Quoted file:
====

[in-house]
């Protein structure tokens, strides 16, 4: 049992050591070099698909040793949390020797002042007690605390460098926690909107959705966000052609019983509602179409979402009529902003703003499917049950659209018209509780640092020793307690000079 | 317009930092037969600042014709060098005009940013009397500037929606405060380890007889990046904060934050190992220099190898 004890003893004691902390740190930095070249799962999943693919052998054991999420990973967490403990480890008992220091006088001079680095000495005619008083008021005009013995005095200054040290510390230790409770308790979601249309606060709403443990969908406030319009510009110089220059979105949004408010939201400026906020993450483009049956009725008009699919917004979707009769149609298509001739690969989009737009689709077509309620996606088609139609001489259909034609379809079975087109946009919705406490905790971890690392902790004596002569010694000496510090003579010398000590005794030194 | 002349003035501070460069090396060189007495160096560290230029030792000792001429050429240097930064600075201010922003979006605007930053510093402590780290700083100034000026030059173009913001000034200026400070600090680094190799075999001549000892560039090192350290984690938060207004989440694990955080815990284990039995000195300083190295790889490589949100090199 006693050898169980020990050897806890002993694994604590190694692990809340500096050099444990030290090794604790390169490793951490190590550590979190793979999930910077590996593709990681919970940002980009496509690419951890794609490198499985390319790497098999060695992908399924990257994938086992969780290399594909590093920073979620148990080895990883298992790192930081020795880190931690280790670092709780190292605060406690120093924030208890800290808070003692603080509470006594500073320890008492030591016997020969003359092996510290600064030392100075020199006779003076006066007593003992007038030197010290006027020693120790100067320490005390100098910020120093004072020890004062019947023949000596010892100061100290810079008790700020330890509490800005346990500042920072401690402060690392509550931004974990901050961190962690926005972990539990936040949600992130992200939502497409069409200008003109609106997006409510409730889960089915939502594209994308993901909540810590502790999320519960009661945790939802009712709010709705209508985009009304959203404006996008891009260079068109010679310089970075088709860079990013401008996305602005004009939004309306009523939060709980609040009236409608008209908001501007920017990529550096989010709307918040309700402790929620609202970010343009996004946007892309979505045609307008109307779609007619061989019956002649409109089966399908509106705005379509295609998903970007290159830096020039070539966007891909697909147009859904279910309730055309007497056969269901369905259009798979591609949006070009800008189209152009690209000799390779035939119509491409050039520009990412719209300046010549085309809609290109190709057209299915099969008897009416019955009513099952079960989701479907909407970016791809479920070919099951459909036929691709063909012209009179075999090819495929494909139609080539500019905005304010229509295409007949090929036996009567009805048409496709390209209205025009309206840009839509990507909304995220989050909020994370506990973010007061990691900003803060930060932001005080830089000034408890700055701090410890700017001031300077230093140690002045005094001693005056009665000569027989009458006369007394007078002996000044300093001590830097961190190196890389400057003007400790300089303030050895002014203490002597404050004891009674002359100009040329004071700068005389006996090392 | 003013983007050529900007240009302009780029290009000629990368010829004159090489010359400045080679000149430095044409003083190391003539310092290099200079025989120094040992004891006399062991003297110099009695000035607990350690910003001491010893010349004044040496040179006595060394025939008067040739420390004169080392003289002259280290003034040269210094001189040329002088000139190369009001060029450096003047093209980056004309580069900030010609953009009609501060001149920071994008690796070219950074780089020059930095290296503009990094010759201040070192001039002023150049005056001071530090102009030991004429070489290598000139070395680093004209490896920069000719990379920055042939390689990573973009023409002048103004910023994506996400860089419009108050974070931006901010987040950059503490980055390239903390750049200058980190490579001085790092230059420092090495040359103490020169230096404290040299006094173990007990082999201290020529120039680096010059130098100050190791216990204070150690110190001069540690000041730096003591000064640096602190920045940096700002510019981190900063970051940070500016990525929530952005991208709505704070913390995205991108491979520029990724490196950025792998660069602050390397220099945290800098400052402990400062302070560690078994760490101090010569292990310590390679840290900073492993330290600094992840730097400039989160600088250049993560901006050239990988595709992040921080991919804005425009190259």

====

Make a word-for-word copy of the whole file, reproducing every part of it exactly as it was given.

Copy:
[in-house]
């Protein structure tokens, strides 16, 4: 049992050591070099698909040793949390020797002042007690605390460098926690909107959705966000052609019983509602179409979402009529902003703003499917049950659209018209509780640092020793307690000079 | 317009930092037969600042014709060098005009940013009397500037929606405060380890007889990046904060934050190992220099190898 004890003893004691902390740190930095070249799962999943693919052998054991999420990973967490403990480890008992220091006088001079680095000495005619008083008021005009013995005095200054040290510390230790409770308790979601249309606060709403443990969908406030319009510009110089220059979105949004408010939201400026906020993450483009049956009725008009699919917004979707009769149609298509001739690969989009737009689709077509309620996606088609139609001489259909034609379809079975087109946009919705406490905790971890690392902790004596002569010694000496510090003579010398000590005794030194 | 002349003035501070460069090396060189007495160096560290230029030792000792001429050429240097930064600075201010922003979006605007930053510093402590780290700083100034000026030059173009913001000034200026400070600090680094190799075999001549000892560039090192350290984690938060207004989440694990955080815990284990039995000195300083190295790889490589949100090199 006693050898169980020990050897806890002993694994604590190694692990809340500096050099444990030290090794604790390169490793951490190590550590979190793979999930910077590996593709990681919970940002980009496509690419951890794609490198499985390319790497098999060695992908399924990257994938086992969780290399594909590093920073979620148990080895990883298992790192930081020795880190931690280790670092709780190292605060406690120093924030208890800290808070003692603080509470006594500073320890008492030591016997020969003359092996510290600064030392100075020199006779003076006066007593003992007038030197010290006027020693120790100067320490005390100098910020120093004072020890004062019947023949000596010892100061100290810079008790700020330890509490800005346990500042920072401690402060690392509550931004974990901050961190962690926005972990539990936040949600992130992200939502497409069409200008003109609106997006409510409730889960089915939502594209994308993901909540810590502790999320519960009661945790939802009712709010709705209508985009009304959203404006996008891009260079068109010679310089970075088709860079990013401008996305602005004009939004309306009523939060709980609040009236409608008209908001501007920017990529550096989010709307918040309700402790929620609202970010343009996004946007892309979505045609307008109307779609007619061989019956002649409109089966399908509106705005379509295609998903970007290159830096020039070539966007891909697909147009859904279910309730055309007497056969269901369905259009798979591609949006070009800008189209152009690209000799390779035939119509491409050039520009990412719209300046010549085309809609290109190709057209299915099969008897009416019955009513099952079960989701479907909407970016791809479920070919099951459909036929691709063909012209009179075999090819495929494909139609080539500019905005304010229509295409007949090929036996009567009805048409496709390209209205025009309206840009839509990507909304995220989050909020994370506990973010007061990691900003803060930060932001005080830089000034408890700055701090410890700017001031300077230093140690002045005094001693005056009665000569027989009458006369007394007078002996000044300093001590830097961190190196890389400057003007400790300089303030050895002014203490002597404050004891009674002359100009040329004071700068005389006996090392 | 003013983007050529900007240009302009780029290009000629990368010829004159090489010359400045080679000149430095044409003083190391003539310092290099200079025989120094040992004891006399062991003297110099009695000035607990350690910003001491010893010349004044040496040179006595060394025939008067040739420390004169080392003289002259280290003034040269210094001189040329002088000139190369009001060029450096003047093209980056004309580069900030010609953009009609501060001149920071994008690796070219950074780089020059930095290296503009990094010759201040070192001039002023150049005056001071530090102009030991004429070489290598000139070395680093004209490896920069000719990379920055042939390689990573973009023409002048103004910023994506996400860089419009108050974070931006901010987040950059503490980055390239903390750049200058980190490579001085790092230059420092090495040359103490020169230096404290040299006094173990007990082999201290020529120039680096010059130098100050190791216990204070150690110190001069540690000041730096003591000064640096602190920045940096700002510019981190900063970051940070500016990525929530952005991208709505704070913390995205991108491979520029990724490196950025792998660069602050390397220099945290800098400052402990400062302070560690078994760490101090010569292990310590390679840290900073492993330290600094992840730097400039989160600088250049993560901006050239990988595709992040921080991919804005425009190259």